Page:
Potential Conflicts of Professional Conduct Rules
Whenever two sets of rules govern a single act, there are bound to be areas of conflict, and the situation for the foreign litigator subject to both German and US attorney ethics rules is no exception. Take billing agreements, for example. Under US rules, contingency fee agreements between the lawyer and client are expressly permitted. However, in Germany, a contingency fee is a violation of the rules of professional ethics (as the attorney is an independent part of the administration of justice, one can not financially participate in the outcome of the litigation). In light of this conflict, it would be advisable not to enter into a contingency fee agreement with a client when the matter is taking place in Germany.
Another area of potential conflicts is privileges. For example, what happens if a lawyer is summoned to appear as a witness and his testimony has the potential to include confidential information obtained from a professional relationship with a client the question arises whether the lawyer may or even must refrain from appearing as a witness? In the US, the lawyer must abstain from appearing unless the client explicitly directs the lawyer to do otherwise. This is because the US code of ethics includes a privilege that guarantees all communications between the client and attorney to be absolutely protected.
In Germany, the rules are relatively similar, with the attorney’s privilege not to testify as a witness codified in section 383 (1) (6) of the German Code of Civil Procedure (note, the privilege is not codified in US law). However, unlike the US system where the attorney owns the privilege, in Germany the client has the discretion.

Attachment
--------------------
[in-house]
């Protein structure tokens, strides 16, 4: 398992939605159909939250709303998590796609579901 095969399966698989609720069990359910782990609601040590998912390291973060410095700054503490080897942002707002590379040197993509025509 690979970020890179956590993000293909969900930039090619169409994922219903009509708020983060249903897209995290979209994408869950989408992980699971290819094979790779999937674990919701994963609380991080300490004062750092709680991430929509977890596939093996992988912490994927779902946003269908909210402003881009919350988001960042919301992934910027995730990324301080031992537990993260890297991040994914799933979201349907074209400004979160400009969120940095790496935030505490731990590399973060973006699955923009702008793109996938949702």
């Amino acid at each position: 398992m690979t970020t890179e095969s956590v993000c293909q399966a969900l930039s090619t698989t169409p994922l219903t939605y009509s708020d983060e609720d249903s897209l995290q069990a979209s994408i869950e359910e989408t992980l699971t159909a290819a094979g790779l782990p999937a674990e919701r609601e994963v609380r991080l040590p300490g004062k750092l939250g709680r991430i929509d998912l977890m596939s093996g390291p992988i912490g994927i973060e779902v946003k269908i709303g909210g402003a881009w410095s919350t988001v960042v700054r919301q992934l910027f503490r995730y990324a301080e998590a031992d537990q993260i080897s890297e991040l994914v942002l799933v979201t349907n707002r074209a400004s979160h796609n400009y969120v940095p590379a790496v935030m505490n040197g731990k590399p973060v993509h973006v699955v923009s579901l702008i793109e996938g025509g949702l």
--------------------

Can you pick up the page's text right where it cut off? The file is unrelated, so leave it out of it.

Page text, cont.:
As a final example of potential conflicts of codes of ethics, we look at the issue of so called ‘hardball litigation’ tactics (i.e., when a lawyer acts in an unsportsmanlike manner staying within the limits of legal ability but exhausting legal borders and ambiguous branches of law). According to US rules of ethics, there are various limitations for trial conduct, generally stating that a lawyer “shall not disregard or advise the client to disregard a standing rule of court” and must refrain from “engaging in undignified or discourteous conduct which is degrading to a tribunal.”
The German code of ethics, on the other hand, explicitly states that objectiveness belongs to the professional obligations of the lawyer and various prohibited practices, such as the “conscious distribution of false issues or unreasonable affronts” (43a (3) Act on Professional Rules for Attorneys).
More so, personal insults are only in the scope of objectiveness if they are related to the issue of the trial and contribute to the finding of justice or to the defense of the lawyer’s client. In other words, in Germany (unlike the US), a lawyer is allowed to appreciate his obligation to attend to his client’s interests in the way he deems appropriate. Therefore, in his “fight for justice” he is allowed to use strong and vivid expressions, to argue “ad personam” to criticize for example the independence of a judge or the competence of an expert. It is not relevant if the lawyer’s behavior is undue or if he was able to express his criticism in a different way. As long as the lawyer’s behavior does not contribute false issues or offends other parties it has to be accepted.
Contact legal translation company All Language Alliance, Inc. to obtain English to German legal translation, German to English legal translation or German e-Discovery translation, and to hire a German interpreter for a deposition or an arbitration.